of allowing infections to simmer in their mouths. We both win
that way. Think of it as the Bart Simpson philosophy. As he is
leaving the dental office in one episode Bart says to his hygienist,
“Okay wait: you want me to do your job?! Every night?! At home?!
Yeah, right.” And as he walks out he tosses his new toothbrush
in the trash. Even if it stems in part from not wanting to work
my butt off, I do love finding new ways to motivate patients. I
tell them, “I can either be your coach or your therapist.” They
get the “atta-boy” if everything is great. And if it's not…well, you
get the idea.
Also I find it very fulfilling to get to the core of my patients, to
figure out where their motivations are by really listening to them
and understanding what it is that I'm supposed to do for them.
What is my role in their life and how can I make theirs better?
What are your concerns for up-and-coming hygienists?
Walraven: I hope that new grads continue to have the sense of
respect for themselves and the profession that was instilled in me
by my dental hygiene instructors. In fact, at my first work assignment
I remember crying in joy afterwards because it was so easy
compared to everything I'd been prepared to handle. Come to find
out, the sense of easiness is a sly illusion, one that dentists and hygienists
can find themselves accepting in the sense that they begin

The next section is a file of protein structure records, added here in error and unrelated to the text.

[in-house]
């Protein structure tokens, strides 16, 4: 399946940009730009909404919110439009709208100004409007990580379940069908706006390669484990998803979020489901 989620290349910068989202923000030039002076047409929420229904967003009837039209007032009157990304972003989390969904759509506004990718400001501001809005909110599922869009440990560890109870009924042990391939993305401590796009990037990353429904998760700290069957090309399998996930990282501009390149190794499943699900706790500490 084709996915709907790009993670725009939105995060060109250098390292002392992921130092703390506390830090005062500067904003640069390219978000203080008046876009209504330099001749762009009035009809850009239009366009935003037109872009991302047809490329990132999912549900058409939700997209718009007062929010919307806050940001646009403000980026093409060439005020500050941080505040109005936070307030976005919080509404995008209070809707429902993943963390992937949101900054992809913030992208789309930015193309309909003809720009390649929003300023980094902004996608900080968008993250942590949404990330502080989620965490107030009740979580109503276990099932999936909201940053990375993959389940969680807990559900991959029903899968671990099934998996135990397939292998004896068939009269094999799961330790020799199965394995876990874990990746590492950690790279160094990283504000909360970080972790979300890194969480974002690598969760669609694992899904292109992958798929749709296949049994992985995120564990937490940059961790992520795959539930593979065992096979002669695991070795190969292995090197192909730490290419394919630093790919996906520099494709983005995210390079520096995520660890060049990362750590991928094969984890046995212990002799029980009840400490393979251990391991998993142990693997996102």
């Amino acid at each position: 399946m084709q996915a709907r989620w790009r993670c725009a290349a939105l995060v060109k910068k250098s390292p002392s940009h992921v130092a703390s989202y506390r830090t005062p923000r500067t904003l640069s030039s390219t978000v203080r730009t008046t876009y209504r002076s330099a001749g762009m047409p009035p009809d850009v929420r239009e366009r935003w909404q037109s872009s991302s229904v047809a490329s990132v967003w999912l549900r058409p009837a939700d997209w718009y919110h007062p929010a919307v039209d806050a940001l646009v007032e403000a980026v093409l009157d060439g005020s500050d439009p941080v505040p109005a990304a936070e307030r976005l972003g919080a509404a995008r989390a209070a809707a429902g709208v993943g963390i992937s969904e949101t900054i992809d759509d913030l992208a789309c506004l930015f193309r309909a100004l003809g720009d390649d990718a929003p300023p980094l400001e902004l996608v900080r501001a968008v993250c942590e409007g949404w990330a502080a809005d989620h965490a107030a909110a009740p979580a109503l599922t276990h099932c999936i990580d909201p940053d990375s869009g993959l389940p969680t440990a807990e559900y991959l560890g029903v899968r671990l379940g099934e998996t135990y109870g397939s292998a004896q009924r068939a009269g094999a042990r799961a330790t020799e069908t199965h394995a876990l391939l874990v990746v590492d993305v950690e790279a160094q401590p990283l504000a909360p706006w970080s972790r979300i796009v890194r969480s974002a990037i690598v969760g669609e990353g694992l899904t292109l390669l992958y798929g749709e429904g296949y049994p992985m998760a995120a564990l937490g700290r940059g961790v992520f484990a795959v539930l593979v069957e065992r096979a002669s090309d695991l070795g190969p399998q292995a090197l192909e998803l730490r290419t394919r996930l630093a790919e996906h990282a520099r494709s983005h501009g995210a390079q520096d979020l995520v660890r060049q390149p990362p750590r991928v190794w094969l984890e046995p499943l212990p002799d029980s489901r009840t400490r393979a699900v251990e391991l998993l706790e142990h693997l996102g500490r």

to see the job description only as a tooth cleaner and/or money
driver. When a job is all about the mechanics, critical thinking can
be left out of the loop, and without that stimulation it makes sense
why hygienists get droned out and stop using all the skills they
originally brought to the table.
How do you use hygienetown.com, or dentaltown.com?
Walraven: Some of the best stories that I've written have
come from the people who post on Dentaltown and Hygienetown,
because often it's the first place I'll hear about a new product or
development related to dentistry. Especially if I'm suffering for inspiration,
it's just a good space to compare notes and, even though
this is cliché, it's so true—there is a heartbeat in dentistry, a vibe,
and it's just nice sometimes to connect to it, get my fi x, feel like
part of the tribe, all that. That's what Dentaltown and Hygienetown
provide to me.
How did you learn about Hygienetown and Dentaltown?
Walraven: From one of my husband's business associates, actually.
She was looking for a way to market to dentists and was
surprised I was not already a member. I think she only posted
once. That's all it took for me to get hooked, and I've been coming
back at least weekly ever since.